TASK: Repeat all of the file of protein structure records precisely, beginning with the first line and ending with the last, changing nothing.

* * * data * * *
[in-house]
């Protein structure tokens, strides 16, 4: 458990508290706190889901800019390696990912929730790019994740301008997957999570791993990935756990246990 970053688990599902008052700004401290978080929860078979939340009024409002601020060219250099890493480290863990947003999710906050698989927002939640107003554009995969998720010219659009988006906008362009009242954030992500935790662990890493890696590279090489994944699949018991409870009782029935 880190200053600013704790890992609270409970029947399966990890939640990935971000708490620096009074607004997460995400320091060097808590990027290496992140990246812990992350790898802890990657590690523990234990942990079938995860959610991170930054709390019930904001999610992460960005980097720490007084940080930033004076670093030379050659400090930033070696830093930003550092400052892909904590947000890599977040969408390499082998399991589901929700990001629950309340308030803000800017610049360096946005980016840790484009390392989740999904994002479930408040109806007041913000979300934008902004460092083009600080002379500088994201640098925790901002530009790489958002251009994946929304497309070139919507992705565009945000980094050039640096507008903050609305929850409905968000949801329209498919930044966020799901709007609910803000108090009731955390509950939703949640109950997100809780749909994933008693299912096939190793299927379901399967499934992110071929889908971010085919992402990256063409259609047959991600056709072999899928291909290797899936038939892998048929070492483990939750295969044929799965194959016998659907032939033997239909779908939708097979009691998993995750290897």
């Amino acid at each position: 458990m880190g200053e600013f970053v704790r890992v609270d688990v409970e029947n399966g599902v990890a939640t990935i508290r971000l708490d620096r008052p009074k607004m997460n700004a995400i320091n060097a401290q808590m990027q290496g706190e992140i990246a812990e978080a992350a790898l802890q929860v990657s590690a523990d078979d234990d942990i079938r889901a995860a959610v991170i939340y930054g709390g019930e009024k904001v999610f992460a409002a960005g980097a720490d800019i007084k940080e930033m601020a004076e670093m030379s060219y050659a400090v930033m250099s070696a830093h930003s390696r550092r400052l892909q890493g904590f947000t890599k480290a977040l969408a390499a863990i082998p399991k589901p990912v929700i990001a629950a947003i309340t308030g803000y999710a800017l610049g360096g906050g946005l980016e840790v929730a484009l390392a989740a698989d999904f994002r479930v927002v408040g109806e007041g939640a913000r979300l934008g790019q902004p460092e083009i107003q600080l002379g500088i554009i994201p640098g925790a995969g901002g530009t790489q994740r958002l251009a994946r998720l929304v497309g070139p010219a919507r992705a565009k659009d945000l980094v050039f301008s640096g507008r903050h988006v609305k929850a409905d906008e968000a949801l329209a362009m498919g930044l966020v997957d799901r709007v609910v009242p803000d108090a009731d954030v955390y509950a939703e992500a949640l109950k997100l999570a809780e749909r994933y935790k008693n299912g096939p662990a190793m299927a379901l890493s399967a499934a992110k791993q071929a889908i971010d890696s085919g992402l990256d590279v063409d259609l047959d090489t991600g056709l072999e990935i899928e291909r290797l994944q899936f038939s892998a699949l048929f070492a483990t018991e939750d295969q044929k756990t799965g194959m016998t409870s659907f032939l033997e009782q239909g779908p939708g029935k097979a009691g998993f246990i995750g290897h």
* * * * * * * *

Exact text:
[in-house]
């Protein structure tokens, strides 16, 4: 458990508290706190889901800019390696990912929730790019994740301008997957999570791993990935756990246990 970053688990599902008052700004401290978080929860078979939340009024409002601020060219250099890493480290863990947003999710906050698989927002939640107003554009995969998720010219659009988006906008362009009242954030992500935790662990890493890696590279090489994944699949018991409870009782029935 880190200053600013704790890992609270409970029947399966990890939640990935971000708490620096009074607004997460995400320091060097808590990027290496992140990246812990992350790898802890990657590690523990234990942990079938995860959610991170930054709390019930904001999610992460960005980097720490007084940080930033004076670093030379050659400090930033070696830093930003550092400052892909904590947000890599977040969408390499082998399991589901929700990001629950309340308030803000800017610049360096946005980016840790484009390392989740999904994002479930408040109806007041913000979300934008902004460092083009600080002379500088994201640098925790901002530009790489958002251009994946929304497309070139919507992705565009945000980094050039640096507008903050609305929850409905968000949801329209498919930044966020799901709007609910803000108090009731955390509950939703949640109950997100809780749909994933008693299912096939190793299927379901399967499934992110071929889908971010085919992402990256063409259609047959991600056709072999899928291909290797899936038939892998048929070492483990939750295969044929799965194959016998659907032939033997239909779908939708097979009691998993995750290897």
């Amino acid at each position: 458990m880190g200053e600013f970053v704790r890992v609270d688990v409970e029947n399966g599902v990890a939640t990935i508290r971000l708490d620096r008052p009074k607004m997460n700004a995400i320091n060097a401290q808590m990027q290496g706190e992140i990246a812990e978080a992350a790898l802890q929860v990657s590690a523990d078979d234990d942990i079938r889901a995860a959610v991170i939340y930054g709390g019930e009024k904001v999610f992460a409002a960005g980097a720490d800019i007084k940080e930033m601020a004076e670093m030379s060219y050659a400090v930033m250099s070696a830093h930003s390696r550092r400052l892909q890493g904590f947000t890599k480290a977040l969408a390499a863990i082998p399991k589901p990912v929700i990001a629950a947003i309340t308030g803000y999710a800017l610049g360096g906050g946005l980016e840790v929730a484009l390392a989740a698989d999904f994002r479930v927002v408040g109806e007041g939640a913000r979300l934008g790019q902004p460092e083009i107003q600080l002379g500088i554009i994201p640098g925790a995969g901002g530009t790489q994740r958002l251009a994946r998720l929304v497309g070139p010219a919507r992705a565009k659009d945000l980094v050039f301008s640096g507008r903050h988006v609305k929850a409905d906008e968000a949801l329209a362009m498919g930044l966020v997957d799901r709007v609910v009242p803000d108090a009731d954030v955390y509950a939703e992500a949640l109950k997100l999570a809780e749909r994933y935790k008693n299912g096939p662990a190793m299927a379901l890493s399967a499934a992110k791993q071929a889908i971010d890696s085919g992402l990256d590279v063409d259609l047959d090489t991600g056709l072999e990935i899928e291909r290797l994944q899936f038939s892998a699949l048929f070492a483990t018991e939750d295969q044929k756990t799965g194959m016998t409870s659907f032939l033997e009782q239909g779908p939708g029935k097979a009691g998993f246990i995750g290897h």